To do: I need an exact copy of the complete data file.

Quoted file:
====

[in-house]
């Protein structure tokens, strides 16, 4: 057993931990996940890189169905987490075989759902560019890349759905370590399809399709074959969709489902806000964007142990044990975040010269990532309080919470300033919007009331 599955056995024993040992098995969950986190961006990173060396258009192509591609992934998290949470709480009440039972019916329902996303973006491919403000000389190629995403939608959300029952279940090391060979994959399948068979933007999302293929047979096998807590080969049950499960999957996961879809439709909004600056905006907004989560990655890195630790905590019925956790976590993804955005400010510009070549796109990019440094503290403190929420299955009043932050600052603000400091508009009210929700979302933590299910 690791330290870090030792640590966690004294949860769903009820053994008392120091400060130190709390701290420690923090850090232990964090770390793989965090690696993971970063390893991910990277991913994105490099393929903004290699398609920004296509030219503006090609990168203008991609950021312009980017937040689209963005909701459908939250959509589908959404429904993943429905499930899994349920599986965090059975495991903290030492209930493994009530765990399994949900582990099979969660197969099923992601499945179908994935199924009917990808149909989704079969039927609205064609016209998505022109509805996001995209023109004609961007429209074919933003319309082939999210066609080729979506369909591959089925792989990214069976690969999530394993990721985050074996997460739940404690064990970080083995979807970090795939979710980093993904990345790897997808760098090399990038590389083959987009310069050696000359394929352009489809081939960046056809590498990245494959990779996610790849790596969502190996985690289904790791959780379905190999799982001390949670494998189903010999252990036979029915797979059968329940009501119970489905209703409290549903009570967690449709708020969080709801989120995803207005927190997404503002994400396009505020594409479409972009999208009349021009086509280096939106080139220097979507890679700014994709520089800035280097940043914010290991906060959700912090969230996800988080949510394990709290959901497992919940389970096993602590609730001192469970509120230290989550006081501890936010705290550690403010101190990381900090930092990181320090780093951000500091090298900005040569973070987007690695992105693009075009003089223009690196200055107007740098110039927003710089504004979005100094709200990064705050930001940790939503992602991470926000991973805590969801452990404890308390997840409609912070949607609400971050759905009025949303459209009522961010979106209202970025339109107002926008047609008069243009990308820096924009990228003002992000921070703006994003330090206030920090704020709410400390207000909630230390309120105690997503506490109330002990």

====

[in-house]
């Protein structure tokens, strides 16, 4: 057993931990996940890189169905987490075989759902560019890349759905370590399809399709074959969709489902806000964007142990044990975040010269990532309080919470300033919007009331 599955056995024993040992098995969950986190961006990173060396258009192509591609992934998290949470709480009440039972019916329902996303973006491919403000000389190629995403939608959300029952279940090391060979994959399948068979933007999302293929047979096998807590080969049950499960999957996961879809439709909004600056905006907004989560990655890195630790905590019925956790976590993804955005400010510009070549796109990019440094503290403190929420299955009043932050600052603000400091508009009210929700979302933590299910 690791330290870090030792640590966690004294949860769903009820053994008392120091400060130190709390701290420690923090850090232990964090770390793989965090690696993971970063390893991910990277991913994105490099393929903004290699398609920004296509030219503006090609990168203008991609950021312009980017937040689209963005909701459908939250959509589908959404429904993943429905499930899994349920599986965090059975495991903290030492209930493994009530765990399994949900582990099979969660197969099923992601499945179908994935199924009917990808149909989704079969039927609205064609016209998505022109509805996001995209023109004609961007429209074919933003319309082939999210066609080729979506369909591959089925792989990214069976690969999530394993990721985050074996997460739940404690064990970080083995979807970090795939979710980093993904990345790897997808760098090399990038590389083959987009310069050696000359394929352009489809081939960046056809590498990245494959990779996610790849790596969502190996985690289904790791959780379905190999799982001390949670494998189903010999252990036979029915797979059968329940009501119970489905209703409290549903009570967690449709708020969080709801989120995803207005927190997404503002994400396009505020594409479409972009999208009349021009086509280096939106080139220097979507890679700014994709520089800035280097940043914010290991906060959700912090969230996800988080949510394990709290959901497992919940389970096993602590609730001192469970509120230290989550006081501890936010705290550690403010101190990381900090930092990181320090780093951000500091090298900005040569973070987007690695992105693009075009003089223009690196200055107007740098110039927003710089504004979005100094709200990064705050930001940790939503992602991470926000991973805590969801452990404890308390997840409609912070949607609400971050759905009025949303459209009522961010979106209202970025339109107002926008047609008069243009990308820096924009990228003002992000921070703006994003330090206030920090704020709410400390207000909630230390309120105690997503506490109330002990």